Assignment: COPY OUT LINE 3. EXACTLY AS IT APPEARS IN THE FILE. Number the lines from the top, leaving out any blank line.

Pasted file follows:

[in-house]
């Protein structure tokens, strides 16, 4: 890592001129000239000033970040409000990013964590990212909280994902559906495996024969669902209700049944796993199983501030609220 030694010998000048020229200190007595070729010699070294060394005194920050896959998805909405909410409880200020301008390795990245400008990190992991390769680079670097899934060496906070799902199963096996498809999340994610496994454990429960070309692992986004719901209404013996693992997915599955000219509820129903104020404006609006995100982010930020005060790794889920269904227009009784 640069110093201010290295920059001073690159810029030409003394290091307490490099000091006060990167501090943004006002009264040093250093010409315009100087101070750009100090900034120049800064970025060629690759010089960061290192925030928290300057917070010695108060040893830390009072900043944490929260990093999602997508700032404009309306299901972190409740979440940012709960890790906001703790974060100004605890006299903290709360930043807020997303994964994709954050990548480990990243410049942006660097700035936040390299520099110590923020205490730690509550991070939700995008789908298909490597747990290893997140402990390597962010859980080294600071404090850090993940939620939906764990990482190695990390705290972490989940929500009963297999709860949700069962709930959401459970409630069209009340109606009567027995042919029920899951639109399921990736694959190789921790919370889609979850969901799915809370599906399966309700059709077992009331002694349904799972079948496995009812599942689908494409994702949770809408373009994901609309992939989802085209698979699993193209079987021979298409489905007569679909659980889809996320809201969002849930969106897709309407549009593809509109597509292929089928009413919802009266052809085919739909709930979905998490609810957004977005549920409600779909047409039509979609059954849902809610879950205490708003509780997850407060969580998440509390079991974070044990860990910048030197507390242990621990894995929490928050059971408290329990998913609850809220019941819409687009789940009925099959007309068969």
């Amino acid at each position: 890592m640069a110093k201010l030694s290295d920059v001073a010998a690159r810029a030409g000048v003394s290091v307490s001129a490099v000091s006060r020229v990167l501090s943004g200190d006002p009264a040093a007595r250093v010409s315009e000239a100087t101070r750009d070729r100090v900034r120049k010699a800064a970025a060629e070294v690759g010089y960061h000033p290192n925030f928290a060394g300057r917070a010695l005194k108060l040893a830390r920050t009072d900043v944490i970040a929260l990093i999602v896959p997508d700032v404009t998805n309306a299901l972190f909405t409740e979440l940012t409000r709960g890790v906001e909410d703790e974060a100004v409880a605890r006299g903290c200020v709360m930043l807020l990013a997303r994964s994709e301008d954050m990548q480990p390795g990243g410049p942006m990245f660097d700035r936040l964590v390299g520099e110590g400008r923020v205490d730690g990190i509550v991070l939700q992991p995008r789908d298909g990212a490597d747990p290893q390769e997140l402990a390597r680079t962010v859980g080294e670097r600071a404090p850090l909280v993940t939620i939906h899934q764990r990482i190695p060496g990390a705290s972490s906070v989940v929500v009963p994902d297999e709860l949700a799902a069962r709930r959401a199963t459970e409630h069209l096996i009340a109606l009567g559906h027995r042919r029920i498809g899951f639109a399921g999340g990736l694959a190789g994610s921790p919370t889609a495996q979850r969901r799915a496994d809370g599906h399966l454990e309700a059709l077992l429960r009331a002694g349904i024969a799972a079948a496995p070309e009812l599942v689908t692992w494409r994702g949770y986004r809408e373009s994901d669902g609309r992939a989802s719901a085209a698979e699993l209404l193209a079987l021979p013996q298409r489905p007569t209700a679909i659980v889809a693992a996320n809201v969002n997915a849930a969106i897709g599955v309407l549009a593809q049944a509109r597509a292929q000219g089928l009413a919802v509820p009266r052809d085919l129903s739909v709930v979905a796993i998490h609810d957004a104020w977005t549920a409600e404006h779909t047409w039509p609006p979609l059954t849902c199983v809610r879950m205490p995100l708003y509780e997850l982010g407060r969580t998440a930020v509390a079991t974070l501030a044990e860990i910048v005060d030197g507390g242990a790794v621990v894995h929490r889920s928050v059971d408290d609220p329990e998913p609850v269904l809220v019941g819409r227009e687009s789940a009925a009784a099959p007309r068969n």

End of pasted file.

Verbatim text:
């Amino acid at each position: 890592m640069a110093k201010l030694s290295d920059v001073a010998a690159r810029a030409g000048v003394s290091v307490s001129a490099v000091s006060r020229v990167l501090s943004g200190d006002p009264a040093a007595r250093v010409s315009e000239a100087t101070r750009d070729r100090v900034r120049k010699a800064a970025a060629e070294v690759g010089y960061h000033p290192n925030f928290a060394g300057r917070a010695l005194k108060l040893a830390r920050t009072d900043v944490i970040a929260l990093i999602v896959p997508d700032v404009t998805n309306a299901l972190f909405t409740e979440l940012t409000r709960g890790v906001e909410d703790e974060a100004v409880a605890r006299g903290c200020v709360m930043l807020l990013a997303r994964s994709e301008d954050m990548q480990p390795g990243g410049p942006m990245f660097d700035r936040l964590v390299g520099e110590g400008r923020v205490d730690g990190i509550v991070l939700q992991p995008r789908d298909g990212a490597d747990p290893q390769e997140l402990a390597r680079t962010v859980g080294e670097r600071a404090p850090l909280v993940t939620i939906h899934q764990r990482i190695p060496g990390a705290s972490s906070v989940v929500v009963p994902d297999e709860l949700a799902a069962r709930r959401a199963t459970e409630h069209l096996i009340a109606l009567g559906h027995r042919r029920i498809g899951f639109a399921g999340g990736l694959a190789g994610s921790p919370t889609a495996q979850r969901r799915a496994d809370g599906h399966l454990e309700a059709l077992l429960r009331a002694g349904i024969a799972a079948a496995p070309e009812l599942v689908t692992w494409r994702g949770y986004r809408e373009s994901d669902g609309r992939a989802s719901a085209a698979e699993l209404l193209a079987l021979p013996q298409r489905p007569t209700a679909i659980v889809a693992a996320n809201v969002n997915a849930a969106i897709g599955v309407l549009a593809q049944a509109r597509a292929q000219g089928l009413a919802v509820p009266r052809d085919l129903s739909v709930v979905a796993i998490h609810d957004a104020w977005t549920a409600e404006h779909t047409w039509p609006p979609l059954t849902c199983v809610r879950m205490p995100l708003y509780e997850l982010g407060r969580t998440a930020v509390a079991t974070l501030a044990e860990i910048v005060d030197g507390g242990a790794v621990v894995h929490r889920s928050v059971d408290d609220p329990e998913p609850v269904l809220v019941g819409r227009e687009s789940a009925a009784a099959p007309r068969n």